For Microsoft, the in-cockpit experience in the car could resemble the smartphone landscape. For instance, Ford's latest SYNC offers a choice between Apple's Car Play and Android Auto. For Microsoft to play on the front end, it would have to be an option too. Isn't it easier to allow drivers to access software like Office in their cars via Windows, Android or iOS?

McKinsey noted that the auto incumbents are likely to compete with each other as well as Google, Apple and Uber. In fact, recurring revenue via services will be the fastest growing slice of the auto industry. There's a reason Google and Apple are fascinated with cars -- you can argue the auto will merely become an extension of the smartphone ecosystem.

Under Microsoft CEO Satya Nadella, the company has charted a cross platform course in the mobility world. The aim is to take Microsoft's cloud, productivity applications and PC experiences cross platform. Office 365 reaches beyond Windows to Android and Apple's iOS. Microsoft is supporting Windows Embedded, which is used as an OS for automobiles, but Ravi indicated the real win is around services.

The announcements from CES 2016 highlight where Microsoft is going.

  • With Harman, Microsoft is collaborating to bring Office 365 to dashboards. Skype for Business will also tag along. Harman said it will team with Microsoft to enable drivers to use Office 365 on the road. Harman's infotainment systems will also use over-the-air updates to keep Office current. Here's why this move is interesting: Office 365 tools like email and calendar could be useful today with personal assistant technology, but the partnership sets Microsoft up better for a day where autonomous vehicles are on the road en masse. Should autonomous vehicles take off, a commute in an auto will resemble one on a train as folks get real work done. Another key point: Harman serves as the brain of most high-end autos. In fact, RealMoney's Jim Cramer floated the idea that Apple should buy Harman. Perhaps Microsoft should put Harman on its shopping list too.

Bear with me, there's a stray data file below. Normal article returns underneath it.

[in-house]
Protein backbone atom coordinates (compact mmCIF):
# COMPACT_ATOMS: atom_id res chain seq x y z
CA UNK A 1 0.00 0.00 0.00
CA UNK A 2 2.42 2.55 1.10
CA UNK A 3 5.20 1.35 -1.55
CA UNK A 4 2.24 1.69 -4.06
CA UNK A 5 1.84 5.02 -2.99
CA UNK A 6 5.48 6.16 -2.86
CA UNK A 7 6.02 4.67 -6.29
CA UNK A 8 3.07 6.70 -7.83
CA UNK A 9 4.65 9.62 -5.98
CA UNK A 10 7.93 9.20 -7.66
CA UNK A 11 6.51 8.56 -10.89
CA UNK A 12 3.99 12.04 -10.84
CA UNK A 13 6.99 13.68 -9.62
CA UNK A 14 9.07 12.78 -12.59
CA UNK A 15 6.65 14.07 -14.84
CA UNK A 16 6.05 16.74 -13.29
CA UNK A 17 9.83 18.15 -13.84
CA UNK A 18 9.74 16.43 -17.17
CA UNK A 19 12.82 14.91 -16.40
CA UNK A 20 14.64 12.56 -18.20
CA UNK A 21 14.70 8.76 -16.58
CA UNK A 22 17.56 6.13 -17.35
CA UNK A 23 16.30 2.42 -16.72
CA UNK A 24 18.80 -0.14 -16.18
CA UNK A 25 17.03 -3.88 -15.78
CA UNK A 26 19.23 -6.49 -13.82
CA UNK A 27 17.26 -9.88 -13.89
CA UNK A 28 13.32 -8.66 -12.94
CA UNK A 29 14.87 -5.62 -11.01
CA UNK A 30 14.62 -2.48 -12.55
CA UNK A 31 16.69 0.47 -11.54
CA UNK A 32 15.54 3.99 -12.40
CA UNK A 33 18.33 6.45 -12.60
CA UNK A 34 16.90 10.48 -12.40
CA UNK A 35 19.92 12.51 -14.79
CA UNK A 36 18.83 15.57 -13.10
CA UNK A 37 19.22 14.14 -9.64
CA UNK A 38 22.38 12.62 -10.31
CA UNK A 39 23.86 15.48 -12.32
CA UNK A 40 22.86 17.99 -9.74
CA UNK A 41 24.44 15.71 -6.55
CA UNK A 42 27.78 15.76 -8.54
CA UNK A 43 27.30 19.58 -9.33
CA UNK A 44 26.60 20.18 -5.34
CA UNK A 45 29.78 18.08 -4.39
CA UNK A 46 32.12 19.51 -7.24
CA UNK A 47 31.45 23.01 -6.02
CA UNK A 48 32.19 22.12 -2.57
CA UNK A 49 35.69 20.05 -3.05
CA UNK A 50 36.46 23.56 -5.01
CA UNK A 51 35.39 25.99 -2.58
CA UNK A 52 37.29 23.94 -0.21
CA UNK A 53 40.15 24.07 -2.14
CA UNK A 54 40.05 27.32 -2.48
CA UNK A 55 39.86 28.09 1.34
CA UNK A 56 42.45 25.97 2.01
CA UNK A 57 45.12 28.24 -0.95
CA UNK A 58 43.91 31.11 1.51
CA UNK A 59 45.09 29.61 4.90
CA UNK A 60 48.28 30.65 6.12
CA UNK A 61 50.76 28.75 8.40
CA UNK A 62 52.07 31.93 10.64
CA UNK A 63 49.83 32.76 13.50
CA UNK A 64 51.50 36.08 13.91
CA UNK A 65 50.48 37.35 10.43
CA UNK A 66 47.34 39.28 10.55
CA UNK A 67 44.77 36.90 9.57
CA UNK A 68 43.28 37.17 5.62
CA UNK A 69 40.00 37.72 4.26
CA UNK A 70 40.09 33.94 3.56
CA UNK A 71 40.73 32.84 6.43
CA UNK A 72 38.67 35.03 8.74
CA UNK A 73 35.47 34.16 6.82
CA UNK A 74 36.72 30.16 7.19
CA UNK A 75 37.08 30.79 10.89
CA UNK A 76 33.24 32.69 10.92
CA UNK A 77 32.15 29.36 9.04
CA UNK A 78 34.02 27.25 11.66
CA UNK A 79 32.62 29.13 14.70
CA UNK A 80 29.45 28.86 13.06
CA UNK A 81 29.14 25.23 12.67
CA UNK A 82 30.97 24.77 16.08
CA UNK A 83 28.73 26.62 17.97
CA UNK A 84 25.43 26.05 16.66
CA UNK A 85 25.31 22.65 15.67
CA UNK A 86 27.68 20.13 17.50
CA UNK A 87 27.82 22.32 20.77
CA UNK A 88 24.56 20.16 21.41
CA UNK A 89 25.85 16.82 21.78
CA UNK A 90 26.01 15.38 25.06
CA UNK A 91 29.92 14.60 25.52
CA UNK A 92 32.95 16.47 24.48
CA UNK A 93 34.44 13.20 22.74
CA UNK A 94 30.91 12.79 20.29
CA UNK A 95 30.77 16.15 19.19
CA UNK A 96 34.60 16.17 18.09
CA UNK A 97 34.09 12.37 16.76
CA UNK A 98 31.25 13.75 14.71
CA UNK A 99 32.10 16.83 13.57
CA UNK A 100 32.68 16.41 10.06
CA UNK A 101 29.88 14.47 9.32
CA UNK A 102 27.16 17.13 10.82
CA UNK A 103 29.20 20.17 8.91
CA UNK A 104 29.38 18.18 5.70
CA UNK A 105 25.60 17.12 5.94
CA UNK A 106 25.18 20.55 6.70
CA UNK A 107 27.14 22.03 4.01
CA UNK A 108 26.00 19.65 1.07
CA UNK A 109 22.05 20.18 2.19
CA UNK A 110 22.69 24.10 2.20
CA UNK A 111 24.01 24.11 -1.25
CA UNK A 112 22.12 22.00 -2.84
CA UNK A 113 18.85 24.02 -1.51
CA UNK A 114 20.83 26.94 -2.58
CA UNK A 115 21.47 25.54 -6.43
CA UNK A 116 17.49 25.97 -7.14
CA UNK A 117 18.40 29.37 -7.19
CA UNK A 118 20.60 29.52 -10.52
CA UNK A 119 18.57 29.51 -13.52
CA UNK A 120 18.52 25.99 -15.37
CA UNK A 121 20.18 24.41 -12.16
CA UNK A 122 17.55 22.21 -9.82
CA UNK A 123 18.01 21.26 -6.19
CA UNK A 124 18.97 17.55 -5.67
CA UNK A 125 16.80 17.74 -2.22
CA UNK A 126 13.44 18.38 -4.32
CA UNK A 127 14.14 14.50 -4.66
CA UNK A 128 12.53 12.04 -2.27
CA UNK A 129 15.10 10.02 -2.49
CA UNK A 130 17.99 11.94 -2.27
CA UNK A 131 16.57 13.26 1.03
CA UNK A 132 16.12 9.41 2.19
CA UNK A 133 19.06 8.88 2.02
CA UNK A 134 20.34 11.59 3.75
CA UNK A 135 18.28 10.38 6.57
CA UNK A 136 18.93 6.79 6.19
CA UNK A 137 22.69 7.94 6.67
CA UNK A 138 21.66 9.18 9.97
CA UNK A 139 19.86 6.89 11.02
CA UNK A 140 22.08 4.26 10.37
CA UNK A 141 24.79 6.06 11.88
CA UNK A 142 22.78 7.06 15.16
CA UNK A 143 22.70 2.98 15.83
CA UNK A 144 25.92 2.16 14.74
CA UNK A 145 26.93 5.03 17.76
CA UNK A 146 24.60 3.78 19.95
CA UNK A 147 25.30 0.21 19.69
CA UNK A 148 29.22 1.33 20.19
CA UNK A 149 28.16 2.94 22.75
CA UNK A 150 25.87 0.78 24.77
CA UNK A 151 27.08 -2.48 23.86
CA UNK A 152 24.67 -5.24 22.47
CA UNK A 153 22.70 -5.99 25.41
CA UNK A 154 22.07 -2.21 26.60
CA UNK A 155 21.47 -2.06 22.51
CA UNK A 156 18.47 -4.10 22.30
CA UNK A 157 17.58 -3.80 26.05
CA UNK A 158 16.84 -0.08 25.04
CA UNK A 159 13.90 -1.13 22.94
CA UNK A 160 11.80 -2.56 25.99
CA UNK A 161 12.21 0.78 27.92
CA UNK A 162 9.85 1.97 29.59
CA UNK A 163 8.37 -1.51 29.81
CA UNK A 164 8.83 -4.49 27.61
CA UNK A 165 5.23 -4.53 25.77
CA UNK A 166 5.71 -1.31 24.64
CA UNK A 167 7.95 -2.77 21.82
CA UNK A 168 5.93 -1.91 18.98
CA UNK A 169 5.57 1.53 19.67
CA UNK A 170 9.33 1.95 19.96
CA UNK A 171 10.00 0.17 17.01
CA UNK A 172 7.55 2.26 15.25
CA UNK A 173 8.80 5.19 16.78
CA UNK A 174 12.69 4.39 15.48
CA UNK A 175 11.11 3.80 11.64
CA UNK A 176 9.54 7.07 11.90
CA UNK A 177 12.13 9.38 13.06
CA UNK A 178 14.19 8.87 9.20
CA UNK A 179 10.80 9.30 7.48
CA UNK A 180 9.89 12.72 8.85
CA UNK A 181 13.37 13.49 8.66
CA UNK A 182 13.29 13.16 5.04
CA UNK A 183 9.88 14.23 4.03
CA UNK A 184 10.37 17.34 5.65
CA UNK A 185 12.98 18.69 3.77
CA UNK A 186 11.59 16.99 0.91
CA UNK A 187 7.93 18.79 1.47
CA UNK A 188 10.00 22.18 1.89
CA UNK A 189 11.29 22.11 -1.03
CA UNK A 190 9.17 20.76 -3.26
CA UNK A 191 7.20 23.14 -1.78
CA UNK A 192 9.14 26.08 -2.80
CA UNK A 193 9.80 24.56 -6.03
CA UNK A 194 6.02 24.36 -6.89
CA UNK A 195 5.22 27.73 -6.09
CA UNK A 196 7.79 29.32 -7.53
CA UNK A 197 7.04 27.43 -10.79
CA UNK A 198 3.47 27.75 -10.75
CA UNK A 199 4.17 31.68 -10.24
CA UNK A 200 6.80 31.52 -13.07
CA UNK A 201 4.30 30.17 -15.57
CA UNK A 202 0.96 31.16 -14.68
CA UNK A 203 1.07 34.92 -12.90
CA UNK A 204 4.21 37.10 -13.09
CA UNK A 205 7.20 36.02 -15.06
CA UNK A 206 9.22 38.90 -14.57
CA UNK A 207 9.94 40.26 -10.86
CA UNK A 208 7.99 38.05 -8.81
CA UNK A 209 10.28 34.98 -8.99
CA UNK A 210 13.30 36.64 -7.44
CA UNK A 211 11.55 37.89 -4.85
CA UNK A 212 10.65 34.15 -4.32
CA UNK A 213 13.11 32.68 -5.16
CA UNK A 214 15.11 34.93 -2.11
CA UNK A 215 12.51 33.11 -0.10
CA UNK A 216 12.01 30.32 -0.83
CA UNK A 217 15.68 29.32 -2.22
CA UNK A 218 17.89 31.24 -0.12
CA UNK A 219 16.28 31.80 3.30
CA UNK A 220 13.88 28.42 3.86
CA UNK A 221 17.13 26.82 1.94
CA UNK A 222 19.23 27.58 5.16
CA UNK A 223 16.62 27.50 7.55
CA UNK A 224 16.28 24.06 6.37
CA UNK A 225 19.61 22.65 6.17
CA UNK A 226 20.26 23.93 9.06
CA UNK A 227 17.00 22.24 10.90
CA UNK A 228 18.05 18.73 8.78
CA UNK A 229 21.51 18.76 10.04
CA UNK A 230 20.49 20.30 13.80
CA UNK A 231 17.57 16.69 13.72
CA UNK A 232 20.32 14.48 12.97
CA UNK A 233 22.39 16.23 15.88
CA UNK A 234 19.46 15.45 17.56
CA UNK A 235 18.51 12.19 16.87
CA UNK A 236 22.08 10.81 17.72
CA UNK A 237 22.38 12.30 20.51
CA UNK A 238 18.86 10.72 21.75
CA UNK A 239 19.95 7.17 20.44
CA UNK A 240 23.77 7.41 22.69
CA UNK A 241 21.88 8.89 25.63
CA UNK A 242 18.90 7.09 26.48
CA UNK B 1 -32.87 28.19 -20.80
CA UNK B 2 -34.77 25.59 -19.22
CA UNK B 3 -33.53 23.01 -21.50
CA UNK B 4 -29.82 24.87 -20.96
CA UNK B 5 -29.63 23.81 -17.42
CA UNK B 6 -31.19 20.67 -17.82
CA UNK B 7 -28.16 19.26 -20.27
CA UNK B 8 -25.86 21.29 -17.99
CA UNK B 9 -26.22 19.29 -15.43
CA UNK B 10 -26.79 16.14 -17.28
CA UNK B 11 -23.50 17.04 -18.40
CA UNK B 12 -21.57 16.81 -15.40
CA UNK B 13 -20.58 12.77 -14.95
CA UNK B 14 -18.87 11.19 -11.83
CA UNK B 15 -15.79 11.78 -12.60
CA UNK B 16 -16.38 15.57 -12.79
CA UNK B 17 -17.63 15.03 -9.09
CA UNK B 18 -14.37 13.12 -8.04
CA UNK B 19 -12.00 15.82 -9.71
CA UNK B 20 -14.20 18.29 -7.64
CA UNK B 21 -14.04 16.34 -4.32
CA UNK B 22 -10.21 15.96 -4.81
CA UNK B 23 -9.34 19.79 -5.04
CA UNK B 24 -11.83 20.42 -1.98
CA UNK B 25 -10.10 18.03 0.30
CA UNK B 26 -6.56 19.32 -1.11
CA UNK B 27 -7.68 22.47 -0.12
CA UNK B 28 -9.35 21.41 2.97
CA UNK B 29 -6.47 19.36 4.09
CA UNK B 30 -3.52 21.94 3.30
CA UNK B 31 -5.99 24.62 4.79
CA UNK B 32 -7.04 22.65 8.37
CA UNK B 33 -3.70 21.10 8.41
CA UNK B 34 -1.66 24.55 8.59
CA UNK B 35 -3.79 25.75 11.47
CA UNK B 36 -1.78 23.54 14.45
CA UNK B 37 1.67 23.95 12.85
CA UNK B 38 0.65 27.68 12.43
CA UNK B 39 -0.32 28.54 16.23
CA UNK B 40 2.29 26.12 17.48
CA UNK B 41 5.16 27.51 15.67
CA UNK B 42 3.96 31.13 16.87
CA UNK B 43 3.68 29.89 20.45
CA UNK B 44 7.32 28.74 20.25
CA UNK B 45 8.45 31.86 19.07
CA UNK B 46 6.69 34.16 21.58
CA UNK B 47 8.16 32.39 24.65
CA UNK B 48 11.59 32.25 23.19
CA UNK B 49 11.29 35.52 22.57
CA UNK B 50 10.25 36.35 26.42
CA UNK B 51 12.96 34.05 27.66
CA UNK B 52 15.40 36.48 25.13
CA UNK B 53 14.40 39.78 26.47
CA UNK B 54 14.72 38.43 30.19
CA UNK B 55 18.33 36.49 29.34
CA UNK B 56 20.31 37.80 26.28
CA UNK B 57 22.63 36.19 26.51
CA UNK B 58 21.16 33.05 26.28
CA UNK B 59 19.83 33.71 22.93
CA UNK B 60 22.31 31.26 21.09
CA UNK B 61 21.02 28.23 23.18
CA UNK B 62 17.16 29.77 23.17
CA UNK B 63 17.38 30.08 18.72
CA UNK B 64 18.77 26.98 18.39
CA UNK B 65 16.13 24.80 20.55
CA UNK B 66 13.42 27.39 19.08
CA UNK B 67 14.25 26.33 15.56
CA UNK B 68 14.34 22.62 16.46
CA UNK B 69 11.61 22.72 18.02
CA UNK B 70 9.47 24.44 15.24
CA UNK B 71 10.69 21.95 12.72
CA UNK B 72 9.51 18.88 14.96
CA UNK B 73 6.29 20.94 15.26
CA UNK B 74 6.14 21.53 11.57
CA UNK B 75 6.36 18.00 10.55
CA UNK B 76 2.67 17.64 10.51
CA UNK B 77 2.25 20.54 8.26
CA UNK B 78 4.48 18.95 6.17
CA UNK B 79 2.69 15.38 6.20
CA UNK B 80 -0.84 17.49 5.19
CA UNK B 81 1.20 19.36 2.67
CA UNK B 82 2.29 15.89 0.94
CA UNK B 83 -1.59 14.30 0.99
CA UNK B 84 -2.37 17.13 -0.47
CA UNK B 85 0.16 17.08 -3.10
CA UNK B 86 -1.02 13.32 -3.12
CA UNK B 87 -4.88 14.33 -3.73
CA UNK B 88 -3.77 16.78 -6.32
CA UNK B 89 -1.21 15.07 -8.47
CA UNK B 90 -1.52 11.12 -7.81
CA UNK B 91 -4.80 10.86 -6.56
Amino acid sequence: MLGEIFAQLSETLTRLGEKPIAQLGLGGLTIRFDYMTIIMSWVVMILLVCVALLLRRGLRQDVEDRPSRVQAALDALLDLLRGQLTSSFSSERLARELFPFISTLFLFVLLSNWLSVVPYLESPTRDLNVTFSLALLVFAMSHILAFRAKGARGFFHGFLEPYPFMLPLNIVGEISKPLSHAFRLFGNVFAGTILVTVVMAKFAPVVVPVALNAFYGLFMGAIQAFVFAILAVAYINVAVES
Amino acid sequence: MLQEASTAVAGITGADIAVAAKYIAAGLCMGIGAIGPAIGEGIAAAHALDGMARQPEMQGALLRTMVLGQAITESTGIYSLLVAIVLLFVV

Johnson wouldn't put a timeline on autonomous vehicles, but did note that competition in that space probably means that they will arrive sooner rather than later in some form. The initial focus of the Harman-Microsoft partnership revolves around email and calendar via voice, but autonomous vehicles mean that traveling in a car will start to resemble a train or plane. "You'll want to be just as productive in a car as you would a train," said Johnson.

  • Nissan is using Azure to power its telematics system for its LEAF electric vehicles and Euro Infiniti models. Nissan is using Azure as a platform to deliver services such as point of interest notifications and analytics. Nissan is using Azure today. The most likely scenario for Microsoft is to leverage Azure as its way to more automaker share.
  • Volvo owners with Volvo on Call will be able to use Microsoft Band 2 to start navigation systems, lock doors and turn the heater on via voice activation. Volvo and Microsoft recently partnered around HoloLens.
  • IAV and Microsoft will demonstrate Windows 10 streaming application as well as the Azure IoT Suite as a way to model and ensure vehicles follow safety procedures. IAV is an engineering and technology consulting firm that designs, develops and validates new vehicle technologies.

The common thread between these announcements is that Microsoft is pitching Azure as an enabling platform, tossing in analytics and focusing on its core productivity strengths. Aside from the Microsoft Band 2 partnership with Volvo, Microsoft is taking an enterprise behind-the-scenes approach to the auto industry. That strategy makes sense given that it's not a detour from Microsoft's broader intelligent cloud, productivity and computing experiences themes.